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Old 04-22-2004, 06:33 PM   #1 (permalink)
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Default Reboot v/s Restart

Hi,

Can you please explain me what Reboot is and what Restart is.
Also, there is something like cold reboot and warm reboot. I need to know what they are.

Thank you.
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Old 04-22-2004, 06:45 PM   #2 (permalink)
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reboot and restart can mean the same thing, depending on who you ask. In my opinion it's a hard (or cold) restart and a warm reboot.

a hard or cold restart is when you physically turn off your PC (either turn it off and on again or press the restart button). It totally restarts everything.

A warm reboot is when the computer restarts itself. you do this when you select restart in windows or when you press Ctrl-Alt-Del in DOS. When you warm boot, the computer doesn't POST, it just boots up the OS again after showing the BIOS info and whatnot
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Old 04-22-2004, 06:52 PM   #3 (permalink)
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But why have something different...like a reboot or a restart... why 2 different concepts...

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Old 04-22-2004, 08:41 PM   #4 (permalink)
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it's really just two words for describing the same function. most people will say whether it is a warm or cold "reboot" or "restart" and not make a difference between reboot and restart
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Old 04-22-2004, 08:51 PM   #5 (permalink)
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To me Reboot means restarting the computer all the way from the bios, which pretty much means having to do a hardware reboot (turning the computer of and on). This starts the computer all the way from the bios. Restart as it is used in Win XP, means it just restarts the Windows OS itself. It doesn't go through the entire process like n-derr says. In pre-XP days restart meant the whole process from bios onward. The only way to just reload the OS itself was to press some button (I forgot what) after you hit restart.
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Old 04-22-2004, 09:49 PM   #6 (permalink)
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Thanks for answering.

Thank you.
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Old 04-22-2004, 09:50 PM   #7 (permalink)
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I feel the same. "Restart" is more of an operating system term. You are restarting the operating system itself with out actually turning the actuall computer off. When you Reboot, you are allowing the computer to totally shut down and then waiting the, ever-so popular "10 seconds" and then starting it up again, allowing the hardware to be once again recognized and yatta yatta....all the way to the OS.

Hope that helps...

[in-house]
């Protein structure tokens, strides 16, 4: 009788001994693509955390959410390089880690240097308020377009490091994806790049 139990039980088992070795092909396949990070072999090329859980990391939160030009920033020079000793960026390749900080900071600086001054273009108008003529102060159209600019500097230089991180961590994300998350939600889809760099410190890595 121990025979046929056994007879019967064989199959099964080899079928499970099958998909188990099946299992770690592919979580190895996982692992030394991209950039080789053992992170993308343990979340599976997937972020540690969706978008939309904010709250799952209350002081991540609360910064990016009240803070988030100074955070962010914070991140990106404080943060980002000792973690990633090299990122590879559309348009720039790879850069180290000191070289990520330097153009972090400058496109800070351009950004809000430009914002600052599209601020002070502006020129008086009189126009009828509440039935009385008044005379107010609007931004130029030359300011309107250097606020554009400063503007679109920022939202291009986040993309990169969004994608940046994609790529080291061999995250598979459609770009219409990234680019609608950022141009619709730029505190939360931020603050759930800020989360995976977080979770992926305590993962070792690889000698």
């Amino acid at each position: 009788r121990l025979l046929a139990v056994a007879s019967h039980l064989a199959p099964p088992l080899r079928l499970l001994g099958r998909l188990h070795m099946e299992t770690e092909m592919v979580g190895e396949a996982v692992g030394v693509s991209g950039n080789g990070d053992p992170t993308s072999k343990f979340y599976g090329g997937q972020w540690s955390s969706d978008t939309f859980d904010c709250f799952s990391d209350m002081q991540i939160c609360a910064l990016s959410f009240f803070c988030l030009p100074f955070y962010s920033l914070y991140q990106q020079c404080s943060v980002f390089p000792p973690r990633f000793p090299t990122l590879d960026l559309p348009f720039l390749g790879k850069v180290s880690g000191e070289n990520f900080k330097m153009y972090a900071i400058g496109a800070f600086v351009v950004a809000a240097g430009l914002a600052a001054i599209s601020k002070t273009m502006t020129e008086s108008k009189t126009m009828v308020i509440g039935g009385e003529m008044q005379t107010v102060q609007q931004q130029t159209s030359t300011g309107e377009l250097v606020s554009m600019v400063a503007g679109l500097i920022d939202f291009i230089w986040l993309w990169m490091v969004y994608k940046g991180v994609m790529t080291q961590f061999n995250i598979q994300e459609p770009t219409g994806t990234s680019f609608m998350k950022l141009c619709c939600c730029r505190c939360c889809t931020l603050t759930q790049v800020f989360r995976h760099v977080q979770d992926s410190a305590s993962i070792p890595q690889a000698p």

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Old 04-23-2004, 09:13 AM   #8 (permalink)
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Technically, reboot and restart are synonyms.

Rebooting is the same as restarting a computer. In Windows when you do a "Start>Shutdown>Restart" or in DOS (you can reboot by pressing the Control, Alt and Delete keys simultaneously) This is called a warm boot, whenever the OS is the one that shuts down the PC.

You can also perform a cold boot by turning the computer off and then on again. (Either by powering it off with the power switch or unplugging the power cable) It is considered "cold" because you pulled the power before giving the OS time to initialize its proper shut down precedures... which in a Windows Registry environment can cause allot of trouble.
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Old 04-23-2004, 11:23 AM   #9 (permalink)
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They are the same thing functionally, it's how it's done that makes the difference.

A reboot is actually powering down the computer, waiting 5-10 secs and then powering back on, thereby clearing everything out of the ram and starting all your processes back up. This is also known as a hard restart or a "not graceful" shutdown.

A restart on the other hand is initiated by windows, and conducts a graceful (or soft) shutdown where windows wirtes all information stored in the ram to the hard drive, sends stop commands to all of its processes and once everything is finished it cuts its own power and reboots right away.

The main difference is that with a soft shutdown, your information integrity is almost guaranteed. With a hard restart, your computer may have been in the middle of thinking about something and you could have possibly caused corruption of your drive etc. In a home system, this isn't too much of an issue, but on something like an exchange server if you do a hard restart you just corrupted your exchange databases (or any database running on that server really).

I've seen older winNT boxes take almost an hour to commit all the transaction logs into the information store and stop the exchange services before you could even think about touching the power button without information loss.......but that's another story I guess......
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Old 04-23-2004, 11:55 AM   #10 (permalink)
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i thought reboot meant booting up the OS and drivers from the hard drive(or cdrom) and restart would be restarting the whole thing(physically turning off the power,followed by another boot)
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